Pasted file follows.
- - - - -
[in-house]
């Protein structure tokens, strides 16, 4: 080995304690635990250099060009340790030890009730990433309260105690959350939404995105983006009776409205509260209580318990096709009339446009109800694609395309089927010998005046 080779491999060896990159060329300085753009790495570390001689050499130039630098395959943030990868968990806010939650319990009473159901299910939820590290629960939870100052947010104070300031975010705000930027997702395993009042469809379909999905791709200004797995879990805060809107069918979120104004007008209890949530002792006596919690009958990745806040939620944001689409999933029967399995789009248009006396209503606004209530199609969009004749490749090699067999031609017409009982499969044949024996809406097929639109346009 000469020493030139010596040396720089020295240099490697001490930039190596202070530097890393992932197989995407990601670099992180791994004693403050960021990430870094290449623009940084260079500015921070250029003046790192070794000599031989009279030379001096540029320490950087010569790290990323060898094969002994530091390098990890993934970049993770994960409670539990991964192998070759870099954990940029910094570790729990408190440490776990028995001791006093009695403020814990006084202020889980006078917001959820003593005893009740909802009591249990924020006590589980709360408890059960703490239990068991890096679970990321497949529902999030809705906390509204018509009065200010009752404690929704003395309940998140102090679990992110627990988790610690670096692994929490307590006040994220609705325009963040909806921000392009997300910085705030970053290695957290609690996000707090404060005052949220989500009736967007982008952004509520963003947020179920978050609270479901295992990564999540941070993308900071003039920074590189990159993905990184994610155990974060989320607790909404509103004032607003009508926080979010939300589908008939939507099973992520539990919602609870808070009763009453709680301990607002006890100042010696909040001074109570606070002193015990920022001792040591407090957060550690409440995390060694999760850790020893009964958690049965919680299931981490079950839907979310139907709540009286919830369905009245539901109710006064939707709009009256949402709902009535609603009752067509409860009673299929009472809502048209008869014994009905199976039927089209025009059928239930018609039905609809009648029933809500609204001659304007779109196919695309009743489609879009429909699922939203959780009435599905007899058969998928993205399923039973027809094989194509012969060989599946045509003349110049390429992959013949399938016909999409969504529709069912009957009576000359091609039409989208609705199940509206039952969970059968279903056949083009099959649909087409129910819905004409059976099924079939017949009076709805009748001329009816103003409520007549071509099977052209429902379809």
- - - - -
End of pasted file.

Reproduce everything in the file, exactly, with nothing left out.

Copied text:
[in-house]
């Protein structure tokens, strides 16, 4: 080995304690635990250099060009340790030890009730990433309260105690959350939404995105983006009776409205509260209580318990096709009339446009109800694609395309089927010998005046 080779491999060896990159060329300085753009790495570390001689050499130039630098395959943030990868968990806010939650319990009473159901299910939820590290629960939870100052947010104070300031975010705000930027997702395993009042469809379909999905791709200004797995879990805060809107069918979120104004007008209890949530002792006596919690009958990745806040939620944001689409999933029967399995789009248009006396209503606004209530199609969009004749490749090699067999031609017409009982499969044949024996809406097929639109346009 000469020493030139010596040396720089020295240099490697001490930039190596202070530097890393992932197989995407990601670099992180791994004693403050960021990430870094290449623009940084260079500015921070250029003046790192070794000599031989009279030379001096540029320490950087010569790290990323060898094969002994530091390098990890993934970049993770994960409670539990991964192998070759870099954990940029910094570790729990408190440490776990028995001791006093009695403020814990006084202020889980006078917001959820003593005893009740909802009591249990924020006590589980709360408890059960703490239990068991890096679970990321497949529902999030809705906390509204018509009065200010009752404690929704003395309940998140102090679990992110627990988790610690670096692994929490307590006040994220609705325009963040909806921000392009997300910085705030970053290695957290609690996000707090404060005052949220989500009736967007982008952004509520963003947020179920978050609270479901295992990564999540941070993308900071003039920074590189990159993905990184994610155990974060989320607790909404509103004032607003009508926080979010939300589908008939939507099973992520539990919602609870808070009763009453709680301990607002006890100042010696909040001074109570606070002193015990920022001792040591407090957060550690409440995390060694999760850790020893009964958690049965919680299931981490079950839907979310139907709540009286919830369905009245539901109710006064939707709009009256949402709902009535609603009752067509409860009673299929009472809502048209008869014994009905199976039927089209025009059928239930018609039905609809009648029933809500609204001659304007779109196919695309009743489609879009429909699922939203959780009435599905007899058969998928993205399923039973027809094989194509012969060989599946045509003349110049390429992959013949399938016909999409969504529709069912009957009576000359091609039409989208609705199940509206039952969970059968279903056949083009099959649909087409129910819905004409059976099924079939017949009076709805009748001329009816103003409520007549071509099977052209429902379809």